As the World Cup 2023 heads towards its final clash between Australia and India, it’s time to scrutinize the performances of players who failed to leave a mark on the tournament. Despite the high stakes and intense competition, some players fell short of expectations.
In this dissection of the Flop Playing XI, we scrutinize individual performances that fell short of expectations, contributing to their teams’ less-than-ideal journeys in this prestigious cricketing spectacle. From experienced captains to rising stars, these players grappled with challenges that unfolded during the group stages and beyond, highlighting the unpredictable nature of cricket and the immense pressure that accompanies a World Cup campaign.
Let’s have a look at the Flop Playing XI of the World Cup 2023:
- Temba Bavuma (Captain, South Africa): South African skipper Temba Bavuma led his side to the semifinals, but his personal performance left much to be desired. Bavuma could only muster 145 runs at an average of 18.12, failing to lead by example in crucial matches.
- Imam-ul-Haq (Pakistan): Once touted as a top-tier ICC ODI batter, Imam-ul-Haq’s performance in the World Cup 2023 was below par. Despite a strong pre-tournament ranking, he managed only 162 runs with a modest average of 27.00 and a strike rate of 90.
- Harry Brook (England): England had high hopes for Harry Brook to be a powerhouse for the team, but his contributions were far from impactful. In six games, Brook could only accumulate 169 runs, leaving the English team struggling in a season that proved to be challenging for the entire squad.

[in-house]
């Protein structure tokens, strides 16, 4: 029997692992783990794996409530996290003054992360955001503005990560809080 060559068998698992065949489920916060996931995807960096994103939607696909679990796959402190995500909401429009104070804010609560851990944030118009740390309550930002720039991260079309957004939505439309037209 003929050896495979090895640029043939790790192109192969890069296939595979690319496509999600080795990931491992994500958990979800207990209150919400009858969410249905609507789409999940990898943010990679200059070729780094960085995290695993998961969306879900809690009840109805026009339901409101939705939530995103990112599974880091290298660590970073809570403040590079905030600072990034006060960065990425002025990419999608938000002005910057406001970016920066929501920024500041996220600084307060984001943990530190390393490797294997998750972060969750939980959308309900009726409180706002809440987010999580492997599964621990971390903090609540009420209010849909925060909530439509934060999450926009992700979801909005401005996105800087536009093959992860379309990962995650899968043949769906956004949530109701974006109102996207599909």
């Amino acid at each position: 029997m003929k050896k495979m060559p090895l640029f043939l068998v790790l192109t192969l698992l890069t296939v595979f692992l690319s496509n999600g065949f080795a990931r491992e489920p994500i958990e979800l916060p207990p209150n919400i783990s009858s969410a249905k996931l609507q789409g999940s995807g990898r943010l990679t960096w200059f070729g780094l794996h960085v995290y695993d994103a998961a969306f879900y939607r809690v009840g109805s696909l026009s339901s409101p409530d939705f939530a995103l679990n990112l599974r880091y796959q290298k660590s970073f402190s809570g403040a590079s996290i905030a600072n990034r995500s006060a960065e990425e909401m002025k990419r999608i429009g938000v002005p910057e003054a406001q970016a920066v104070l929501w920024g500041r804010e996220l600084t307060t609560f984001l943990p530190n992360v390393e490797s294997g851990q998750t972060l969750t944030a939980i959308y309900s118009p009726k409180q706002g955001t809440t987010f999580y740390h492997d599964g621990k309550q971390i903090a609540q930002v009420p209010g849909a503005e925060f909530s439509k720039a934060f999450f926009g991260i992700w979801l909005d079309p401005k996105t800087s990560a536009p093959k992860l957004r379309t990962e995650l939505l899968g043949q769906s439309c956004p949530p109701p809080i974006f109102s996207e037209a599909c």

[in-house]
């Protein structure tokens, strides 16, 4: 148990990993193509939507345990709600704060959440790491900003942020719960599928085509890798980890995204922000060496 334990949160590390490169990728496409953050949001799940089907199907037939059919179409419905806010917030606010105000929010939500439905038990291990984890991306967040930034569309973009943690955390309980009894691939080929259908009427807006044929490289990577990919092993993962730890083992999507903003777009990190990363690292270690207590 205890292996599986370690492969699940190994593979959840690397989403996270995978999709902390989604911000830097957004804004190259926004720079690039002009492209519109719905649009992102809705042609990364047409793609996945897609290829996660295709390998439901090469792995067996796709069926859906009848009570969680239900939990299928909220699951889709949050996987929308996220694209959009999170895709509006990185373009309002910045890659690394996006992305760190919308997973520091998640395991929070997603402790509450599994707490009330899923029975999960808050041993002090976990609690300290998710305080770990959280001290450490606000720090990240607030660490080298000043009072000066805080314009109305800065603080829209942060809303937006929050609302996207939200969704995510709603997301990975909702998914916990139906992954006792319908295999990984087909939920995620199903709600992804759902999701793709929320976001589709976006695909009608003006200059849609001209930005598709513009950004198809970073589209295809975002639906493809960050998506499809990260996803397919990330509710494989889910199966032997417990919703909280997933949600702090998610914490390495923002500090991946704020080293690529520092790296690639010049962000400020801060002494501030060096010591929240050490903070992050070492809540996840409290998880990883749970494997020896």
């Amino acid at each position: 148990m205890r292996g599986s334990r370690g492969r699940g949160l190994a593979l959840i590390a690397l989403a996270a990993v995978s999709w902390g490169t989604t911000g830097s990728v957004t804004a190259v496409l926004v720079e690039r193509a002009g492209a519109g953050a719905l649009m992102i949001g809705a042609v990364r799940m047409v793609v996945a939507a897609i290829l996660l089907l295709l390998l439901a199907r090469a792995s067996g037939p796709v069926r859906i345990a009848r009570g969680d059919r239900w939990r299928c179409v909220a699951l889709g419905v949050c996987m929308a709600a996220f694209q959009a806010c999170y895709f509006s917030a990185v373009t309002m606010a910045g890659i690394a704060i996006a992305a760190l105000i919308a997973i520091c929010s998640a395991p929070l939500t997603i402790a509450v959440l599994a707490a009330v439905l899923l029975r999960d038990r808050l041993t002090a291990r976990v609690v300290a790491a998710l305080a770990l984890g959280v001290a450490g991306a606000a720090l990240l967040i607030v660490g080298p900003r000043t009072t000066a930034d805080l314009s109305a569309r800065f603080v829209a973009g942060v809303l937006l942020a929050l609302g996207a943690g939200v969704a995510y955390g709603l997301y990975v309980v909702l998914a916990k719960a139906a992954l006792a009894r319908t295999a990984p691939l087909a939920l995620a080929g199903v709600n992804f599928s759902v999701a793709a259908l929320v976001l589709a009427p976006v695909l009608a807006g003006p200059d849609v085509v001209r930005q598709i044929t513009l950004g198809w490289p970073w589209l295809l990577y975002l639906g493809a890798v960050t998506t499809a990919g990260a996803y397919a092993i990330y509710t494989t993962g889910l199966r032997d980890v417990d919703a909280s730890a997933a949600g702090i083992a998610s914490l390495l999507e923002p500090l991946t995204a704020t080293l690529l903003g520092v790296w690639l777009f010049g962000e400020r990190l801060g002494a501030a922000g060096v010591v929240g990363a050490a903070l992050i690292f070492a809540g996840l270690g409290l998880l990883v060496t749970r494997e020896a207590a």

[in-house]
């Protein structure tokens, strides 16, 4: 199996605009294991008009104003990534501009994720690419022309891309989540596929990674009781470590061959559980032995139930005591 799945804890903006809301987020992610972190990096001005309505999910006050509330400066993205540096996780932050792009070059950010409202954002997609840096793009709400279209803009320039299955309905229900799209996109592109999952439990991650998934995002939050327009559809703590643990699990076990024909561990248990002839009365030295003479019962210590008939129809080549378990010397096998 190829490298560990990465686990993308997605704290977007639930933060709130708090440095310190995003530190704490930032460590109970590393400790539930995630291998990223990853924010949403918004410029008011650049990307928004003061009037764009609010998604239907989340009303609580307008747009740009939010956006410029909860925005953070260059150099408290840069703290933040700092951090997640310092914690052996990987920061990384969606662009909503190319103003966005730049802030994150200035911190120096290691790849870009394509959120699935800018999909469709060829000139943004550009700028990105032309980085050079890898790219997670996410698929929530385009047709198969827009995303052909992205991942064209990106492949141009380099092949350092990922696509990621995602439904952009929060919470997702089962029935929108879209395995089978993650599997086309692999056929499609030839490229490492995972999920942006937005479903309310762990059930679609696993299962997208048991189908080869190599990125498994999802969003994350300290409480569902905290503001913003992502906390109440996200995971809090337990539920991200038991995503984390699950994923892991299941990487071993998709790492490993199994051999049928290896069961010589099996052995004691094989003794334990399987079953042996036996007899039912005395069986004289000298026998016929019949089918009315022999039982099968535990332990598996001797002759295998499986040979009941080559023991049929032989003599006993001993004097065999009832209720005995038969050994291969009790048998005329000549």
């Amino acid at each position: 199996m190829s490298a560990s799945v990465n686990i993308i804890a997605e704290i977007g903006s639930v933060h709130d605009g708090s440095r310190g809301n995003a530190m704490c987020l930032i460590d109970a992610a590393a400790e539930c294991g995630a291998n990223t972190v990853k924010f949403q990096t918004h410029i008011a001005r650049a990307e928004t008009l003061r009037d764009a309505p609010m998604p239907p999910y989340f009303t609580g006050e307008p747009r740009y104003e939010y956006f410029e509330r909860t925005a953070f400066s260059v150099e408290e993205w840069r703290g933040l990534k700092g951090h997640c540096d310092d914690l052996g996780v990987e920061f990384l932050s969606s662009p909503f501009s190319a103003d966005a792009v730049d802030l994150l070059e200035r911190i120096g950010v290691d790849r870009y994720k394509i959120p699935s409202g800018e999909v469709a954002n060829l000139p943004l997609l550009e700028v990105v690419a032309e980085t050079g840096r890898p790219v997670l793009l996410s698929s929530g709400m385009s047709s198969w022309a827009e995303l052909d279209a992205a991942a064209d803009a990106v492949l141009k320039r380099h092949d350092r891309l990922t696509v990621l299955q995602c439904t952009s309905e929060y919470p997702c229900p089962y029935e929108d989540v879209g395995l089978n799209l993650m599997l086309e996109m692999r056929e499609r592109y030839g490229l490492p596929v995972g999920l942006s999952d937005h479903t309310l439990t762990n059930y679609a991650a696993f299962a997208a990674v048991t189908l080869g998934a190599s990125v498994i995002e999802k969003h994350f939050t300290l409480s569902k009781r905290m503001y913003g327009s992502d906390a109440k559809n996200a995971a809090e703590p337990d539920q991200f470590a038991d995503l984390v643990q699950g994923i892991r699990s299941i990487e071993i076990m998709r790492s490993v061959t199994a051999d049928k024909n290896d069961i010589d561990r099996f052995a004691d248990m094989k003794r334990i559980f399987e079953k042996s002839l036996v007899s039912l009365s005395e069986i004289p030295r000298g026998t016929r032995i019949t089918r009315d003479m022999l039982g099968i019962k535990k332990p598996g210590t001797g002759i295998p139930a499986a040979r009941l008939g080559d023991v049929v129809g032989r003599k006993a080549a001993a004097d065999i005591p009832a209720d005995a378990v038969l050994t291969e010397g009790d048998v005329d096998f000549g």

- Mushfiqur Rahim (Bangladesh): Mushfiqur Rahim, a key figure for Bangladesh, failed to live up to the expectations set for him in the World Cup. Despite the anticipation, Rahim could only manage to score 202 runs in nine matches at an average of 25.25.
- Tom Latham (New Zealand): Stepping up in the absence of Kane Williamson, Tom Latham led New Zealand but struggled with the bat. His disappointing performance saw him score only 155 runs in eight innings at an average of 25.83, coupled with a woeful strike rate of 91.17.
- Jos Buttler (England – Captain): England’s skipper Jos Buttler had a forgettable tournament, both as a leader and a player. Managing only 138 runs at an average of 15.33, Buttler’s struggles reflected the challenges faced by the English side throughout the World Cup.
- Shadab Khan (Pakistan): Expected to be a frontline all-rounder, Shadab Khan failed to make a significant impact. With only 121 runs and two wickets to his name, Khan’s lackluster performance raised questions about his place in the squad.
- Mark Wood (England): Mark Wood, expected to do wonders with the ball after the Ashes, faced disappointment as he conceded 349 runs in 54 overs bowled across seven games. His performances fell short of the pre-tournament hype.
- Mustafizur Rahman (Bangladesh): Tasked with leading Bangladesh’s pace attack, Mustafizur Rahman struggled to make an impact. With only five wickets in eight matches and conceding 398 runs in 65.4 overs, Rahman’s performance was below par.
- Maheesh Thekshana (Sri Lanka): Entrusted with the responsibility of bowling with the new ball, Maheesh Thekshana managed to take six wickets but conceded a hefty 382 runs in 71.2 overs. His return from injury didn’t meet the expectations set for him.
- Haris Rauf (Pakistan): Despite being Pakistan’s frontline pacer and bagging 15 wickets, Haris Rauf conceded 533 runs, marking the most runs conceded by any bowler in a single edition of the World Cup. His wickets came at a high cost for the team.
In a tournament where every performance counts, these players found themselves on the flip side, unable to make a significant impact when it mattered most.